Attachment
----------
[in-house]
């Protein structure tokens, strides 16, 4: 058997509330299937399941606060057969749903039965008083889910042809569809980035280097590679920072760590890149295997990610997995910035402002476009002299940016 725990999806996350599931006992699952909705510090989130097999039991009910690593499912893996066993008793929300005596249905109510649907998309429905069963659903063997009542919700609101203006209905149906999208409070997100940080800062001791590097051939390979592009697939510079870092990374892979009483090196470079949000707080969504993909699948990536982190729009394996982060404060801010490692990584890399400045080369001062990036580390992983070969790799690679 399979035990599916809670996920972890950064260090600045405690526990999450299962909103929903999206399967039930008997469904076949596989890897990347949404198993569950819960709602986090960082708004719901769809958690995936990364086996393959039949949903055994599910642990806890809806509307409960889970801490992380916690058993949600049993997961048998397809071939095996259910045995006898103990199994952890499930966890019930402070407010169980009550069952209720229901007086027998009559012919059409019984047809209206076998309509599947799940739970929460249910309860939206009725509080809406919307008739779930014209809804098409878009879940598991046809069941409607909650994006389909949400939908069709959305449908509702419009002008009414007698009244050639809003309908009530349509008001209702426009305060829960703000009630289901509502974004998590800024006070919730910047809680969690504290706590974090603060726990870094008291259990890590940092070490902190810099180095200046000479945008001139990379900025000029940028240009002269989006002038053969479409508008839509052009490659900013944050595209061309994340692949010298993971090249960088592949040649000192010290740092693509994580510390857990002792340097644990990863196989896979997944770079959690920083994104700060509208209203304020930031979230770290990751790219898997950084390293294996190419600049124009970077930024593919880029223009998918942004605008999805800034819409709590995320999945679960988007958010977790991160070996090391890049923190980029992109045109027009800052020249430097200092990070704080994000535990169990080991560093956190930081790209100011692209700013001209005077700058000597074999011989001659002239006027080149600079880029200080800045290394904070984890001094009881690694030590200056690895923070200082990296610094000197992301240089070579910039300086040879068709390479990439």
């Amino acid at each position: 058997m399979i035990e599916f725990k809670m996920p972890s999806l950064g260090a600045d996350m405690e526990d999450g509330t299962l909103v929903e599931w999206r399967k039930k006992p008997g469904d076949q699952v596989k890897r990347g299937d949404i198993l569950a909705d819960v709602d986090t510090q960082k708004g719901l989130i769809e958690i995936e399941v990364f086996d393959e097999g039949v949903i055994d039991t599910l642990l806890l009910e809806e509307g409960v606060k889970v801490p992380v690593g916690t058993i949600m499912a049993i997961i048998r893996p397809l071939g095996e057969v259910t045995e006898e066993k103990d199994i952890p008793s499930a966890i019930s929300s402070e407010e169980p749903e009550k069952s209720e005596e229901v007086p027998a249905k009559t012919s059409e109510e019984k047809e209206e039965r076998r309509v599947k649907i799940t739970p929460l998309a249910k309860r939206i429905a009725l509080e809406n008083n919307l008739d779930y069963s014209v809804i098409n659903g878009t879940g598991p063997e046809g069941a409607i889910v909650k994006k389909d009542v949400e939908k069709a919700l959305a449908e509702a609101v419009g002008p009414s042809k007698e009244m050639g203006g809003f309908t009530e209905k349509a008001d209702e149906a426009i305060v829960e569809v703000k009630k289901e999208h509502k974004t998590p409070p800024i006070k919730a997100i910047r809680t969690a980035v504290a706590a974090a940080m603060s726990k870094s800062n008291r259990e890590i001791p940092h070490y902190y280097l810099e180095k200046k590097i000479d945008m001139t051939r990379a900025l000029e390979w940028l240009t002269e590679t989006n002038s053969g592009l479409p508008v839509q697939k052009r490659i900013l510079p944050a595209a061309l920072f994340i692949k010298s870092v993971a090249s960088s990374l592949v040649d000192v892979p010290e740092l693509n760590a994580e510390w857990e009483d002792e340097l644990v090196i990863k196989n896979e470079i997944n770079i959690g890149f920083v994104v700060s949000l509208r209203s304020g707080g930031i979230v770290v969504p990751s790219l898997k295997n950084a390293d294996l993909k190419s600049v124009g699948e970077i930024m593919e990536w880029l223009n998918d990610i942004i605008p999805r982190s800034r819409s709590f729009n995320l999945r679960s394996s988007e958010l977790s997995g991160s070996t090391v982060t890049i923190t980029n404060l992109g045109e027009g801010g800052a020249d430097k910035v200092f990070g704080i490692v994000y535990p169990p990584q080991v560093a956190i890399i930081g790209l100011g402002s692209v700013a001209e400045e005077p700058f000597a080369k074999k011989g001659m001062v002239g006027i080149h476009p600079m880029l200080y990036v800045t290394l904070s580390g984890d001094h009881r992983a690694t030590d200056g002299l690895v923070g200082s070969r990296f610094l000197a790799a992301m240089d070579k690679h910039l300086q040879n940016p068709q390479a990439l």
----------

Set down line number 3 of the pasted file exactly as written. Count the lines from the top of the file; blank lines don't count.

């Amino acid at each position: 058997m399979i035990e599916f725990k809670m996920p972890s999806l950064g260090a600045d996350m405690e526990d999450g509330t299962l909103v929903e599931w999206r399967k039930k006992p008997g469904d076949q699952v596989k890897r990347g299937d949404i198993l569950a909705d819960v709602d986090t510090q960082k708004g719901l989130i769809e958690i995936e399941v990364f086996d393959e097999g039949v949903i055994d039991t599910l642990l806890l009910e809806e509307g409960v606060k889970v801490p992380v690593g916690t058993i949600m499912a049993i997961i048998r893996p397809l071939g095996e057969v259910t045995e006898e066993k103990d199994i952890p008793s499930a966890i019930s929300s402070e407010e169980p749903e009550k069952s209720e005596e229901v007086p027998a249905k009559t012919s059409e109510e019984k047809e209206e039965r076998r309509v599947k649907i799940t739970p929460l998309a249910k309860r939206i429905a009725l509080e809406n008083n919307l008739d779930y069963s014209v809804i098409n659903g878009t879940g598991p063997e046809g069941a409607i889910v909650k994006k389909d009542v949400e939908k069709a919700l959305a449908e509702a609101v419009g002008p009414s042809k007698e009244m050639g203006g809003f309908t009530e209905k349509a008001d209702e149906a426009i305060v829960e569809v703000k009630k289901e999208h509502k974004t998590p409070p800024i006070k919730a997100i910047r809680t969690a980035v504290a706590a974090a940080m603060s726990k870094s800062n008291r259990e890590i001791p940092h070490y902190y280097l810099e180095k200046k590097i000479d945008m001139t051939r990379a900025l000029e390979w940028l240009t002269e590679t989006n002038s053969g592009l479409p508008v839509q697939k052009r490659i900013l510079p944050a595209a061309l920072f994340i692949k010298s870092v993971a090249s960088s990374l592949v040649d000192v892979p010290e740092l693509n760590a994580e510390w857990e009483d002792e340097l644990v090196i990863k196989n896979e470079i997944n770079i959690g890149f920083v994104v700060s949000l509208r209203s304020g707080g930031i979230v770290v969504p990751s790219l898997k295997n950084a390293d294996l993909k190419s600049v124009g699948e970077i930024m593919e990536w880029l223009n998918d990610i942004i605008p999805r982190s800034r819409s709590f729009n995320l999945r679960s394996s988007e958010l977790s997995g991160s070996t090391v982060t890049i923190t980029n404060l992109g045109e027009g801010g800052a020249d430097k910035v200092f990070g704080i490692v994000y535990p169990p990584q080991v560093a956190i890399i930081g790209l100011g402002s692209v700013a001209e400045e005077p700058f000597a080369k074999k011989g001659m001062v002239g006027i080149h476009p600079m880029l200080y990036v800045t290394l904070s580390g984890d001094h009881r992983a690694t030590d200056g002299l690895v923070g200082s070969r990296f610094l000197a790799a992301m240089d070579k690679h910039l300086q040879n940016p068709q390479a990439l």